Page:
2009 March 9

Chic Must Go On...In Paris!

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Jason Wu and Andre J Jason Wu and Andre J
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(PARIS) The Franco-American crowd at La Paiva last night marked the best of both designer worlds, with Vanessa Seward and Bruno Frisoni cocktailing alongside Elise Øverland and Victoria Bartlett. The Daily and Jason Wu hosted a dinner at the new Champs-Élysées hotspot  to celebrate Fashion Week and the general notion that despite the malaise, Chic Must Go On! "I have his music on my iPod!" said Roopal Patel after meeting Bertrand Burgalat, Seward's husband and a prominent musician who draws legions of fashion fans at every Azzaro presentation.

The civilized crowd of early Wu adopters Linda Fargo, Patel and Ken Downing admired the laser-cut LYCRA bodysuit worn by Andre J., in town for his first Paris Fashion Week. Patel asked if he had a favorite fairy tale. "Oh, honey, I feel like the Wizard of Oz at this party," he said. "Except I don’t want to tap my shoes and return to Kansas anytime soon!"

Anne Slowey and Joann Pailey arrived after the Givenchy show and settled in for some pumpkin purée, beef carpaccio, roasted chicken and braised cod. "I originally came to Paris just to basically relax, but I’ve found that to be impossible. I’m all booked up here," said Wu. "But at least I’ve eaten like six macaroons in a row today. My return luggage will consist of only Ladurée boxes!"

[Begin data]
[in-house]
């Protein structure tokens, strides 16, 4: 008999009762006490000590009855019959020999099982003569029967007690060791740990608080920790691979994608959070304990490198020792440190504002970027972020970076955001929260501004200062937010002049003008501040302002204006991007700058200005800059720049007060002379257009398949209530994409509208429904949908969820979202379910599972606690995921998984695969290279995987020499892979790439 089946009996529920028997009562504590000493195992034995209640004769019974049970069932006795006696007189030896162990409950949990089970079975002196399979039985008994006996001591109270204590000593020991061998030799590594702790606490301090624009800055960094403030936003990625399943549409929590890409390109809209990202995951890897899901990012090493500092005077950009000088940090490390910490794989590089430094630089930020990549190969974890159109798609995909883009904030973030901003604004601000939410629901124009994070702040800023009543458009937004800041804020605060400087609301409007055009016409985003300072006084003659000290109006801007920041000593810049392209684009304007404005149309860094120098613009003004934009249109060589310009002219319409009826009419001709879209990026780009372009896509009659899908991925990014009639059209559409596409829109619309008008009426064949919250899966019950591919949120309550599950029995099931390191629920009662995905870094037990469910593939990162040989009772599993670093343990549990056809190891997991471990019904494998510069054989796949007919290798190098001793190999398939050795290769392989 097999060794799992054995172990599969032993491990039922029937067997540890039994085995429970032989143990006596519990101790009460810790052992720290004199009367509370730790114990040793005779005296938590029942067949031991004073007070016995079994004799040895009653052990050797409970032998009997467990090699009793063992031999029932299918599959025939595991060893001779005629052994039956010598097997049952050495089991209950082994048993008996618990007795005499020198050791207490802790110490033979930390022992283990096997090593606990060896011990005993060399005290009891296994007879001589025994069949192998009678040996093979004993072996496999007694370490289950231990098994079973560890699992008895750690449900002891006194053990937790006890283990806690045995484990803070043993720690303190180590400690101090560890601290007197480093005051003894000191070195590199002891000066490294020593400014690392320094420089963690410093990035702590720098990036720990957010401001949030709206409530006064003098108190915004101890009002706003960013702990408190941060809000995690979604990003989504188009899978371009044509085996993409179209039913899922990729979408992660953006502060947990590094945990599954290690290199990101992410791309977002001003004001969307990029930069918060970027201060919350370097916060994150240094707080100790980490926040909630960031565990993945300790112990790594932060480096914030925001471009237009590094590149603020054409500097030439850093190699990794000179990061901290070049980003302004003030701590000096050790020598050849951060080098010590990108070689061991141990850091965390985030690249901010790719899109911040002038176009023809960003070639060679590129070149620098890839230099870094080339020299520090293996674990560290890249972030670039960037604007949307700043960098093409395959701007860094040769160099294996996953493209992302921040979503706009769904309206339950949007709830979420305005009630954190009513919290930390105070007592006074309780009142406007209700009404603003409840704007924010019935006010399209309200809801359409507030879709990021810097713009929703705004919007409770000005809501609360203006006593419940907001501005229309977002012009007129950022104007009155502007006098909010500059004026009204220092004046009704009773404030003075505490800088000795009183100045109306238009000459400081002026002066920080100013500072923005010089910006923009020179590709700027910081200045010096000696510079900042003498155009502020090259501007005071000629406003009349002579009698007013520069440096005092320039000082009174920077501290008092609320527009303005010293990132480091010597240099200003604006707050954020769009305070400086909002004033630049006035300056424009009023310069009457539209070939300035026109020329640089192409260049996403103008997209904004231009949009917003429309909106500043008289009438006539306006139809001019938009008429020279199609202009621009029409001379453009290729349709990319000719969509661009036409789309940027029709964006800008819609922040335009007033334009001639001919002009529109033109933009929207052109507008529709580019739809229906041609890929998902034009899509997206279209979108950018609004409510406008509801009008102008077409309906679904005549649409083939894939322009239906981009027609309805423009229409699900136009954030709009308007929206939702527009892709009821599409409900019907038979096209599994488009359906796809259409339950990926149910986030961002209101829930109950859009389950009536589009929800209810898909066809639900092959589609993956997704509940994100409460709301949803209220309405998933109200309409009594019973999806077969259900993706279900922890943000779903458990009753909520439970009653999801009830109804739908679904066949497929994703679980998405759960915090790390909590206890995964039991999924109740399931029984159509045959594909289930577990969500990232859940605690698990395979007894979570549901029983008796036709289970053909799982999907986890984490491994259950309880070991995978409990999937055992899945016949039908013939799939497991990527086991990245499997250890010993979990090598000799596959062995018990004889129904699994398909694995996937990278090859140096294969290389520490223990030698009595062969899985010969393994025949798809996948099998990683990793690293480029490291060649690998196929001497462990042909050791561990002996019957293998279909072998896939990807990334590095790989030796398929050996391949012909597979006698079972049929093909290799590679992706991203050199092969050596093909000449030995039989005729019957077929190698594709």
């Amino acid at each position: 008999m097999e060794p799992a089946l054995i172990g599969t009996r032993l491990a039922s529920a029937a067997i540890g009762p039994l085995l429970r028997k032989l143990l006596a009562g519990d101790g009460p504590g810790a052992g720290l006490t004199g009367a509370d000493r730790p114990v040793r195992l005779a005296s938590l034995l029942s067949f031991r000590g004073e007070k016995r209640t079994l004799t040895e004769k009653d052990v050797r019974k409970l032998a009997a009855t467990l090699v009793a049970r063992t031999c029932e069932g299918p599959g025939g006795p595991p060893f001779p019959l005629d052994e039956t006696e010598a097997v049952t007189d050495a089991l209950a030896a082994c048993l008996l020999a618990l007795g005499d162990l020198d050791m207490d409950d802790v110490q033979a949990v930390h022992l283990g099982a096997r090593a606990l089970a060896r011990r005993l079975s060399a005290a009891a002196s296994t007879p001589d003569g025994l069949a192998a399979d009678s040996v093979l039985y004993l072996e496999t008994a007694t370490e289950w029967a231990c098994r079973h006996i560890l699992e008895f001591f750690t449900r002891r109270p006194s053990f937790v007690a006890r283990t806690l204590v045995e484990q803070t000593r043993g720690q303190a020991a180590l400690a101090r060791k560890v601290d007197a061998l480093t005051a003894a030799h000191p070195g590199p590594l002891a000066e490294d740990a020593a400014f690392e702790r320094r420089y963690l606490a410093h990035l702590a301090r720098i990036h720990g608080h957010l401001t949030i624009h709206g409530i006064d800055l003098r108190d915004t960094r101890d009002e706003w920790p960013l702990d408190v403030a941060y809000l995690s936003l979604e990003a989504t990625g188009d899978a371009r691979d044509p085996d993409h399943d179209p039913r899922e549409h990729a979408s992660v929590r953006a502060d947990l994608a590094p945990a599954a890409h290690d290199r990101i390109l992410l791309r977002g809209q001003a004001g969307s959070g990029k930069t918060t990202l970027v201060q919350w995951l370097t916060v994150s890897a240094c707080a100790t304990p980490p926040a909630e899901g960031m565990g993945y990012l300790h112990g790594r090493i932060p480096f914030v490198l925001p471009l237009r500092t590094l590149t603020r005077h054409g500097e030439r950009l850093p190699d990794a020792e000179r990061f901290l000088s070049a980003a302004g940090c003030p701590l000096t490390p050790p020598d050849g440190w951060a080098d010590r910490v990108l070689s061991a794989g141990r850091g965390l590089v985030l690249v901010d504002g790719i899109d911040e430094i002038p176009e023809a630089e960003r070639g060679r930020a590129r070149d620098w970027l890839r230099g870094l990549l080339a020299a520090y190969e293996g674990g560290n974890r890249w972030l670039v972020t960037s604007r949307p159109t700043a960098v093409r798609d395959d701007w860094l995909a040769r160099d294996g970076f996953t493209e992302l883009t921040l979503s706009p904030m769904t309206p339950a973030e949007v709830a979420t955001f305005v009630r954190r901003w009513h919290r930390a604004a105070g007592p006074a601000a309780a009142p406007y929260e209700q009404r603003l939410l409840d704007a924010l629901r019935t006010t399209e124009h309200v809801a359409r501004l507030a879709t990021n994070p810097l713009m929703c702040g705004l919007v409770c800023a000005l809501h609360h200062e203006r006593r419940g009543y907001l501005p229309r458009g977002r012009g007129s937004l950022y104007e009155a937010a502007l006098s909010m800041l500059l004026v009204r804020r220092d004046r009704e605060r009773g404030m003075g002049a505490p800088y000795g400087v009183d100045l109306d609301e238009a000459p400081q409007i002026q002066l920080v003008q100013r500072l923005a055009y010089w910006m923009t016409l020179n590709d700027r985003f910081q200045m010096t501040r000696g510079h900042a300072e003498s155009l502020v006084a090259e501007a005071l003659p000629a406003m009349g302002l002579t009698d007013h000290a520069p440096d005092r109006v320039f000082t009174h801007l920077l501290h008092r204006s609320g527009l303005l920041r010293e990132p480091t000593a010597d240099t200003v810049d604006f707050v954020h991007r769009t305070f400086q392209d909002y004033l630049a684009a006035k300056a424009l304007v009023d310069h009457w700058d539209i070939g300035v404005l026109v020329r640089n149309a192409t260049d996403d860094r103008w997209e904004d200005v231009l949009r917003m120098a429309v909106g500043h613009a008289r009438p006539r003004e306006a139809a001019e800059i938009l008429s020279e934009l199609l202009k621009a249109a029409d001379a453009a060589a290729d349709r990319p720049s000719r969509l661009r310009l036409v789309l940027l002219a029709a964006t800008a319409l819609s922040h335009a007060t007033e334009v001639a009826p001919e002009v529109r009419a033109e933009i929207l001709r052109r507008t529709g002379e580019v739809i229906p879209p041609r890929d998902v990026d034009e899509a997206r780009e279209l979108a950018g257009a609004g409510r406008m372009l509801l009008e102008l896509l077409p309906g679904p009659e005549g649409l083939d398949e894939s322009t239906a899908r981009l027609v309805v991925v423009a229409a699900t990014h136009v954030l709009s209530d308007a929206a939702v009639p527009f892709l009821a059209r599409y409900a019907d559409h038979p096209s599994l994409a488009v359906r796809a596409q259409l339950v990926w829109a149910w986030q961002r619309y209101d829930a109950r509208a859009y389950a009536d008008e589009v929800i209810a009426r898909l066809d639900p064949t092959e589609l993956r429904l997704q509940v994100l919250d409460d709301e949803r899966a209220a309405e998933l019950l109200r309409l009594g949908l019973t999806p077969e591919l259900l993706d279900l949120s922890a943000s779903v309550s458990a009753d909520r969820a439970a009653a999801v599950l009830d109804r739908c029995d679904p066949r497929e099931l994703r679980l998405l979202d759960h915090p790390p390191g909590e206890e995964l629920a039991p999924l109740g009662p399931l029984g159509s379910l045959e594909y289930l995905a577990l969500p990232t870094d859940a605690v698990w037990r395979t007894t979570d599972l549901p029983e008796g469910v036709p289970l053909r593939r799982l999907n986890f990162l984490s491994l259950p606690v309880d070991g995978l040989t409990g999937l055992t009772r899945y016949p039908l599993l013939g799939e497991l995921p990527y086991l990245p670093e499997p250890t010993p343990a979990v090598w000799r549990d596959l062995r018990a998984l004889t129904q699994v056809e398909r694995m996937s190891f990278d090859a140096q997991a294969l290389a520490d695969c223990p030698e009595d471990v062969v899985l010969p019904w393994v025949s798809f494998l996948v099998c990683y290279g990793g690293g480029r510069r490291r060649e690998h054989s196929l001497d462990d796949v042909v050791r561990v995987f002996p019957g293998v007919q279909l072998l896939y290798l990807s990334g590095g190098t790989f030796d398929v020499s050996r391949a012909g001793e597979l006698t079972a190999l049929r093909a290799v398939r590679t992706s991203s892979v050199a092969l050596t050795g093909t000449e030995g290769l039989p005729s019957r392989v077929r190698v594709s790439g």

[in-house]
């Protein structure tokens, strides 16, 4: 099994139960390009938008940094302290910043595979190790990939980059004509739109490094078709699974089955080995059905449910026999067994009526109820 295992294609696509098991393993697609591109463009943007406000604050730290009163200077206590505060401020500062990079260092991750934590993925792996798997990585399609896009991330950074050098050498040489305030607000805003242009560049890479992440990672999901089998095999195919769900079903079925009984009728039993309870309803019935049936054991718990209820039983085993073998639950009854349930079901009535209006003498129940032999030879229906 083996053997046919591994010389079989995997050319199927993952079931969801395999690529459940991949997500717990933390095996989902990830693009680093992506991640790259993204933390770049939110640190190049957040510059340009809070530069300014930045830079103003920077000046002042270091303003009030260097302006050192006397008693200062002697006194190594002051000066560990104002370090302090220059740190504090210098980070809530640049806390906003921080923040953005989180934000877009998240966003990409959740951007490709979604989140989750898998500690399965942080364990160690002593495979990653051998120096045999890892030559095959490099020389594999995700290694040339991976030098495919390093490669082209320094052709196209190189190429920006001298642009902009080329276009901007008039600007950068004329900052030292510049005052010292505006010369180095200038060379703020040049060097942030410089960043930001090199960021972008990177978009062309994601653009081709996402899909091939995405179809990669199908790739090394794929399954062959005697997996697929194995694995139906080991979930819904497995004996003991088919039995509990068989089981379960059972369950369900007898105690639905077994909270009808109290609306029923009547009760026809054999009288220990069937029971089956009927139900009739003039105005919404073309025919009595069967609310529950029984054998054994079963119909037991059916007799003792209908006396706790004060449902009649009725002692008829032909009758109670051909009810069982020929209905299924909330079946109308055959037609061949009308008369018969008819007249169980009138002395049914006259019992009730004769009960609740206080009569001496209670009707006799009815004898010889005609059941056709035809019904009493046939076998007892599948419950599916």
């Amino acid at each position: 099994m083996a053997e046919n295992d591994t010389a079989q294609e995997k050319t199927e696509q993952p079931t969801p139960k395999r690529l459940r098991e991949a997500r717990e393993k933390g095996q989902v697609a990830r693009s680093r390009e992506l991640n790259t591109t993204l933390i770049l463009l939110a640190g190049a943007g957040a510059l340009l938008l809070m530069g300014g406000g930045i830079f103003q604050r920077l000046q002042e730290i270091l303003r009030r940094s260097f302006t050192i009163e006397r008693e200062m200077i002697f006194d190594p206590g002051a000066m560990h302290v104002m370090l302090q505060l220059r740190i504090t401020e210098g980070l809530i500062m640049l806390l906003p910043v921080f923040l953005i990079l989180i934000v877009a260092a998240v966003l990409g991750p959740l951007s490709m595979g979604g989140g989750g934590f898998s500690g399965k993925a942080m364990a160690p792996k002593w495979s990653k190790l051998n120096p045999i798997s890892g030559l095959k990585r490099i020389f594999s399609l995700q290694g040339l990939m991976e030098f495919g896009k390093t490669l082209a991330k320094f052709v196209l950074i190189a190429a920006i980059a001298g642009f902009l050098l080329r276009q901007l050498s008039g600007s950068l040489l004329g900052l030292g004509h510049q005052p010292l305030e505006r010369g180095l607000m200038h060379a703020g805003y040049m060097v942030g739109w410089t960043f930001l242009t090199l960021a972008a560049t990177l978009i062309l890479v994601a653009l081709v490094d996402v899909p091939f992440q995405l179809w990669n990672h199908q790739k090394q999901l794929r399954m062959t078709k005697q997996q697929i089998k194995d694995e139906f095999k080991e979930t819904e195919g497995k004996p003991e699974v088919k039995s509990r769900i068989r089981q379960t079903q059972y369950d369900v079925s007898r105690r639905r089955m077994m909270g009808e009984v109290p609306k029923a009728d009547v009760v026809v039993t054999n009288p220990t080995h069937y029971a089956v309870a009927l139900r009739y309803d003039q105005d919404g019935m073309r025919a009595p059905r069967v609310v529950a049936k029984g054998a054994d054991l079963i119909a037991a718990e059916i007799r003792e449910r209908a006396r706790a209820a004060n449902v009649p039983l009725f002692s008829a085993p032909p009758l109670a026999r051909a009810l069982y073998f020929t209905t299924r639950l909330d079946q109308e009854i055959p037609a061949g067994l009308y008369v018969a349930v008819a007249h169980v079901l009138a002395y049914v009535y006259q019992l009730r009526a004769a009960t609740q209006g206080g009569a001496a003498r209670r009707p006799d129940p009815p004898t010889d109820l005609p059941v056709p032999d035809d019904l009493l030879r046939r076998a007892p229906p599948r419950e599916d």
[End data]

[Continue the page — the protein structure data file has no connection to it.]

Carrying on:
Marco Giacometi, the CEO of Tod's USA, talked shop with power lawyerette Betsy Pearce, while writerly type Alexandra Marshall discussed Montmartre cuisine with Seward and Armand Limnander as well as discovering that Andre J.'s rather Rodarte-esque leggings ensemble came courtesy of Laquan Smith. As James Scully caught up with Gustavo Rangel, Allison Aston lusted after one of Øverland's leather jackets. "I’ve just returned from Norway where I rediscovered just how natural cross-country skiing is to my nationality," Øverland said. "Now, I'm getting accustomed to urban environments at the Ritz after all the snow."

By the time dessert arrived, everyone was feeling rowdy. "Now this," said Bartlett of a chocolate eclair before trotting off to Regine's, "might just be the most suggestive pastry in Paris!"

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